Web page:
Discussions around gender and sexuality are increasing among the open-minded factions of Indian society who have slowly but surely begun to question traditional notions that have been so rigidly held for far too long. While talks of sex, sexuality and gender has grown overtime, gender-bending in Indian theatre is not a new phenomenon. It has existed prominently in folk theatre in the 18th and 19th century in the form of female impersonators, during a time when women were not allowed into the theatrical space. Things have changed over time with women being ‘allowed’ entry into this sphere of men, but it still isn’t easy nor very welcoming. Anuja Ghosalkar experienced this firsthand when she made the decision to become a full-time actor. Based in Bangalore, Anuja was involved in the arts and been a part of the theatre circuit for some time now as a writer, director, and film researcher before she took up full-time acting, but it was when she dug through her family archives that she realised her connection to theatre was so much deeper, when she came across photographs and written materials of her maternal great grandfather and female impersonator, Madhavrao Tipnis.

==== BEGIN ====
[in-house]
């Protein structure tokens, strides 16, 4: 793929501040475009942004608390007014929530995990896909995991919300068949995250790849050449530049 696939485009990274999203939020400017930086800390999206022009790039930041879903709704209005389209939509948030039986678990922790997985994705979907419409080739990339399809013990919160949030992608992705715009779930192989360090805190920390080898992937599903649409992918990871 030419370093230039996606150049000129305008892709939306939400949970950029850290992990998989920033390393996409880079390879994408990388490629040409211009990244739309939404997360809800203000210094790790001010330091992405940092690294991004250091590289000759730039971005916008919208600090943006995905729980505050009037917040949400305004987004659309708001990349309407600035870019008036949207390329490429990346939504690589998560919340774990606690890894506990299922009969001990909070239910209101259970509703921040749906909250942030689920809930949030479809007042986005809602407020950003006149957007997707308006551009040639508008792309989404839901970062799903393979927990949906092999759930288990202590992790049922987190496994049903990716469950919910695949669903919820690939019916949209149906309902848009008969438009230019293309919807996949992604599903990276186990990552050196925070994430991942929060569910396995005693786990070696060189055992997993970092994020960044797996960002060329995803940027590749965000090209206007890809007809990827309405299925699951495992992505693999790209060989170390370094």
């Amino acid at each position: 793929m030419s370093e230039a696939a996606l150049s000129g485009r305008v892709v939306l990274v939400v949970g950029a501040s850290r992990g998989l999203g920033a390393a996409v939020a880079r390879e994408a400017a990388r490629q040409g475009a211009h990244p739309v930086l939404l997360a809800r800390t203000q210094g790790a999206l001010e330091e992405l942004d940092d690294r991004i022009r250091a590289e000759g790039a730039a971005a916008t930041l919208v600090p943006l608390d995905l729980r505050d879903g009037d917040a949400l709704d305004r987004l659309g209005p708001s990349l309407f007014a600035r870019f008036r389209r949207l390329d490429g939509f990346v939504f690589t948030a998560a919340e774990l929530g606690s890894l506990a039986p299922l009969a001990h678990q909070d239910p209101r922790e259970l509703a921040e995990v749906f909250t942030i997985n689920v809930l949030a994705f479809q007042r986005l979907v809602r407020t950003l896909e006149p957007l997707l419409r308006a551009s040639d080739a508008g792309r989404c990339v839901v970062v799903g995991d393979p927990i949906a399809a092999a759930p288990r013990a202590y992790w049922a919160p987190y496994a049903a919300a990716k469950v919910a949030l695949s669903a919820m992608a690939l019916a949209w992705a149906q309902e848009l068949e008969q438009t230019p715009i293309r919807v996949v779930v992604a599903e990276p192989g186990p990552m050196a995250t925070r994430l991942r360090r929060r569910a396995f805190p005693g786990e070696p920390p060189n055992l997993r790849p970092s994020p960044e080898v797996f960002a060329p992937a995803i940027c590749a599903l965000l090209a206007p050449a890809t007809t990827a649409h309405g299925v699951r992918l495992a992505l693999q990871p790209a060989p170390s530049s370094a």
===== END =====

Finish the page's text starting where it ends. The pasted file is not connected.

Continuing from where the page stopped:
Madhavrao’s journey as an actor, especially as a female impersonator, fascinated Anuja and she began scrounging through archives for as much material as she could find, deciding to create a text and performance about two actors, herself and her great grandfather, separated by time. “The idea first came to me a few years ago when I read Virginia Woolf’s A Room of One’s Own. In that she writes about Shakespeare’s imaginary sister, Judith--would she have been given the chance to be a playwright like her brother? Or would she be married off?” Anuja tells us. “That had me question my own place in theatre, the roles I was given and the lines I was made to say.” The responses she got when she declared her decision to act at thirty-four made her deeply uncomfortable, “I decided to create a text and performance that resonated with me...Two actors, separated by 100 years--one who plays female characters convincingly and the other struggling to be a lady,” she said, and thus Lady Anandi was born--a mix of history, photography, biography, fact and fiction.
The era of female impersonators may have ended over the years, but at its prime numerous male actors indulged in the practice, and thrived. Madhavrao Tipnis was one such “reluctant actor,” as Anuja puts it, who along with his older brother Yeshwantrao founded a theatre company called Maharashtra Natak Mandali around 1904. Madhavrao and Yeshwantrao focused primarily on prose plays, the trend of the time, which had strong political undertones. Anuja told us that one of their immensely popular plays ‘Khichakvadh’ was even banned by the British on grounds of sedition, which is ironic considering the recent events involving Jawaharlal Nehru University. Madhavrao wanted to be a wrestler, but his brother needed a heroine for a play and pushed his younger sibling into the part of the lady.